Katie Evans writes:
Clearness meetings are one of my favourite things. A clearness meeting is a small group meeting to listen to and with an individual/couple to support them in discerning God’s presence and guidance in their life.
Photo by Katie Evans
Recently I had the chance to share the Quaker practice of clearness meetings with an ecumenical group (my fellow participants on a course on spiritual accompaniment). I gave a short introduction to how to take part in a clearness meeting. Then we split into small groups to have a go at holding a clearness meeting. I found the feedback from the others on their first experience of a clearness meeting fascinating.
The small groups that stuck to the discipline of allowing times of quiet between contributions (at least most of the time!) reported back on what a deep experience it had been – that the silence had made them rethink questions they might have asked and broken habits of jumping straight in trying to fix people. There was even a comment about the potential of group silence as a response to crisis. People said that the silence was what had been most helpful to them – allowing the time and space to shift their understanding, to connect with the divine. That they’d felt really deeply attended to and cared for by their group. Groups that hadn’t managed to stick to the process had at least noticed that they’d missed something! All the groups came back saying with hindsight they wished they’d had more silence.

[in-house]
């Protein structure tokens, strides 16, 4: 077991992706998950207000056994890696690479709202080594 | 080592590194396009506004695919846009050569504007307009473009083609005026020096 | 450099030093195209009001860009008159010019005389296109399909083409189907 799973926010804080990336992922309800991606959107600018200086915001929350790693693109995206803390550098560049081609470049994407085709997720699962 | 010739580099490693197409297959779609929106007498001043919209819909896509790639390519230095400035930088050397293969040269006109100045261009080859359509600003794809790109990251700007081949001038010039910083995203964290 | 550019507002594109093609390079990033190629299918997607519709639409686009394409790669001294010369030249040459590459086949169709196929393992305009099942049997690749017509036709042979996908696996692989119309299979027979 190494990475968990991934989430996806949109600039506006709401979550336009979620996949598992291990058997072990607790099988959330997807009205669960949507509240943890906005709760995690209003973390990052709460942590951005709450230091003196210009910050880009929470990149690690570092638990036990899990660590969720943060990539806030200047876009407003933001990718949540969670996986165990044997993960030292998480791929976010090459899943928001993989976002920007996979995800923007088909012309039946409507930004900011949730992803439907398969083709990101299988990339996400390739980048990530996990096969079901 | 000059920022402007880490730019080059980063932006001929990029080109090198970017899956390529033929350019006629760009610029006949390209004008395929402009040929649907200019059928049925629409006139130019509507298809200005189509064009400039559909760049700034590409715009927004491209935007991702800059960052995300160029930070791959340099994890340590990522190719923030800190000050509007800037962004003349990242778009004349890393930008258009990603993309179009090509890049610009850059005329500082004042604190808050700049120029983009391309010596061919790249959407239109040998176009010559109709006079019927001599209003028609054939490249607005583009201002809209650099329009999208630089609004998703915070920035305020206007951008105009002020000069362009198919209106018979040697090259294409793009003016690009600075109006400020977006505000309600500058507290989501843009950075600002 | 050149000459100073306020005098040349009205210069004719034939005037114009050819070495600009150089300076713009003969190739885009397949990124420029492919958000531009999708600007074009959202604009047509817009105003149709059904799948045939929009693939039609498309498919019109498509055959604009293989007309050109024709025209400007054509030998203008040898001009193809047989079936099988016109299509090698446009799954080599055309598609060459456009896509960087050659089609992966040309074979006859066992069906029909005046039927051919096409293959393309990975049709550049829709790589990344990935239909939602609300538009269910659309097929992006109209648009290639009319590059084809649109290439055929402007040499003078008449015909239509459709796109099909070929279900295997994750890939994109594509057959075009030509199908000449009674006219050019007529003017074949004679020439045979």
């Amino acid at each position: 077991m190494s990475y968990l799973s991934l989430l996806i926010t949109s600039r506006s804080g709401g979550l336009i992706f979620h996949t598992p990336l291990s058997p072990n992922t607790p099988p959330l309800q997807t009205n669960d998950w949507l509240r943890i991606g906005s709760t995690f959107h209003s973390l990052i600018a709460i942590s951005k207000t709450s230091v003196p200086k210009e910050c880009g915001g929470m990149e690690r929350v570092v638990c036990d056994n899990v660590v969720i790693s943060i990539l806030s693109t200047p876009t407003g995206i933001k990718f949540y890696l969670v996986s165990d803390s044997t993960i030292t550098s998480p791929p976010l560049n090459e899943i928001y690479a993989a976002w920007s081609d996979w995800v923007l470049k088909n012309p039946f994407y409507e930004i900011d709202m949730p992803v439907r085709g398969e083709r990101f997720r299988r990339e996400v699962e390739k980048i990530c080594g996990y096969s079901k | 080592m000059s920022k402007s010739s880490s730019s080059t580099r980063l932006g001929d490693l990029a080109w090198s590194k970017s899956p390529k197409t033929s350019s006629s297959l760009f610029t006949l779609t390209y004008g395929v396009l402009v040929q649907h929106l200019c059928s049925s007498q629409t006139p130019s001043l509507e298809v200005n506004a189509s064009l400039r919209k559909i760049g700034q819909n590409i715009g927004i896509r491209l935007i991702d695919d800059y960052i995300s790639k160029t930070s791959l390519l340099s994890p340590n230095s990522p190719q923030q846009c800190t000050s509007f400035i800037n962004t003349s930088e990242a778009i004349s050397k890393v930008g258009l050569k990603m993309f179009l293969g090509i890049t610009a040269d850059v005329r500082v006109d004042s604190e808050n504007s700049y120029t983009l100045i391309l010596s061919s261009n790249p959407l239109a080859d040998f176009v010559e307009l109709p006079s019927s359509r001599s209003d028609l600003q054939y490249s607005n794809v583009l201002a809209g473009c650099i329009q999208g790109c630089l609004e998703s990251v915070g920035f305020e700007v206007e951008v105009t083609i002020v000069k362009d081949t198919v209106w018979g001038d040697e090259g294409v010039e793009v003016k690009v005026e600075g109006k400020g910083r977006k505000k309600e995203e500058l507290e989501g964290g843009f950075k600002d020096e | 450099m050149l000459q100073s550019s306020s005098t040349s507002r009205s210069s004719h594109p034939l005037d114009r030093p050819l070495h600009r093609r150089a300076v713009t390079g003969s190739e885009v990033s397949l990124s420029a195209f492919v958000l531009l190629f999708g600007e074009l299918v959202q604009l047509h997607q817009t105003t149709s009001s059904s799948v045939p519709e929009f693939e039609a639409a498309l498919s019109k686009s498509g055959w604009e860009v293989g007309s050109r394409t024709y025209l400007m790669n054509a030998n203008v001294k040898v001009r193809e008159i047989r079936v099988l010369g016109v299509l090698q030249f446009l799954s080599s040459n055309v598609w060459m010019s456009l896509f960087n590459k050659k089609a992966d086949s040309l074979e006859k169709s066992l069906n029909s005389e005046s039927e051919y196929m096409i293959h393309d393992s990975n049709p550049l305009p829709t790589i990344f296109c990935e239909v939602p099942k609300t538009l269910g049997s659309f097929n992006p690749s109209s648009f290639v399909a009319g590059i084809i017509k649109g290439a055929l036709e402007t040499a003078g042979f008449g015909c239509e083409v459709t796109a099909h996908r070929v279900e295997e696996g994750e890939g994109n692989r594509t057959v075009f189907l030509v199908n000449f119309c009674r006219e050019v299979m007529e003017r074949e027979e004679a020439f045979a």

I’d been cautious – not wanting to impose silence on people in case they felt uncomfortable with it. But the overwhelming sense I had from the feedback people gave was that they are hungry for that silence and really welcome it, but they didn’t know how to go about taking and protecting such silence. It’s made me appreciate anew Quaker habits of speaking out of and into silence.